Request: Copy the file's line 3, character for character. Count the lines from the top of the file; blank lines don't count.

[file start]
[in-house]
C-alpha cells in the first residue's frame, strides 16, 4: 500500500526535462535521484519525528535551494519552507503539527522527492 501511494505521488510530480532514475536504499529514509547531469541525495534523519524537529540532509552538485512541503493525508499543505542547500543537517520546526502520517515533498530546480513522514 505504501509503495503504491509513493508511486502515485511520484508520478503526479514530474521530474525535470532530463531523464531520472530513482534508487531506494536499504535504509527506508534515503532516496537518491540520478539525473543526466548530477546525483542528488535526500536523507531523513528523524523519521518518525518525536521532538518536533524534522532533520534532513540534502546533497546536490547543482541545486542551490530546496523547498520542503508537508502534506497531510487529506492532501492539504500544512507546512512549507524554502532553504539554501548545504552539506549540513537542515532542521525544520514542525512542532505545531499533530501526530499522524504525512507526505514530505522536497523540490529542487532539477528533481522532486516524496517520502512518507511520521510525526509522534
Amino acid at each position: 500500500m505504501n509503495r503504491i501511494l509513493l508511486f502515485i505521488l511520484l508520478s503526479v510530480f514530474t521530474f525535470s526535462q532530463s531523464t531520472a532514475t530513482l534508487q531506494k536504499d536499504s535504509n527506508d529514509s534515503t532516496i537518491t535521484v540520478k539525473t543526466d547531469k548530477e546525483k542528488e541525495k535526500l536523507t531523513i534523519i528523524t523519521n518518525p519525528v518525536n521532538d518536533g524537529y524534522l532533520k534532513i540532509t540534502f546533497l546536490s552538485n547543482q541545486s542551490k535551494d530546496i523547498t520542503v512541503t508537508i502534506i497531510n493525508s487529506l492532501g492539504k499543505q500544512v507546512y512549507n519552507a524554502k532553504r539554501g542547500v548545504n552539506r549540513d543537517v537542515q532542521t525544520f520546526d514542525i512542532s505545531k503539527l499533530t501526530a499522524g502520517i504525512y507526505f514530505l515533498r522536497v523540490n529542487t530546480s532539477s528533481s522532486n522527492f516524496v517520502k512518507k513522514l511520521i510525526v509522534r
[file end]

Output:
Amino acid at each position: 500500500m505504501n509503495r503504491i501511494l509513493l508511486f502515485i505521488l511520484l508520478s503526479v510530480f514530474t521530474f525535470s526535462q532530463s531523464t531520472a532514475t530513482l534508487q531506494k536504499d536499504s535504509n527506508d529514509s534515503t532516496i537518491t535521484v540520478k539525473t543526466d547531469k548530477e546525483k542528488e541525495k535526500l536523507t531523513i534523519i528523524t523519521n518518525p519525528v518525536n521532538d518536533g524537529y524534522l532533520k534532513i540532509t540534502f546533497l546536490s552538485n547543482q541545486s542551490k535551494d530546496i523547498t520542503v512541503t508537508i502534506i497531510n493525508s487529506l492532501g492539504k499543505q500544512v507546512y512549507n519552507a524554502k532553504r539554501g542547500v548545504n552539506r549540513d543537517v537542515q532542521t525544520f520546526d514542525i512542532s505545531k503539527l499533530t501526530a499522524g502520517i504525512y507526505f514530505l515533498r522536497v523540490n529542487t530546480s532539477s528533481s522532486n522527492f516524496v517520502k512518507k513522514l511520521i510525526v509522534r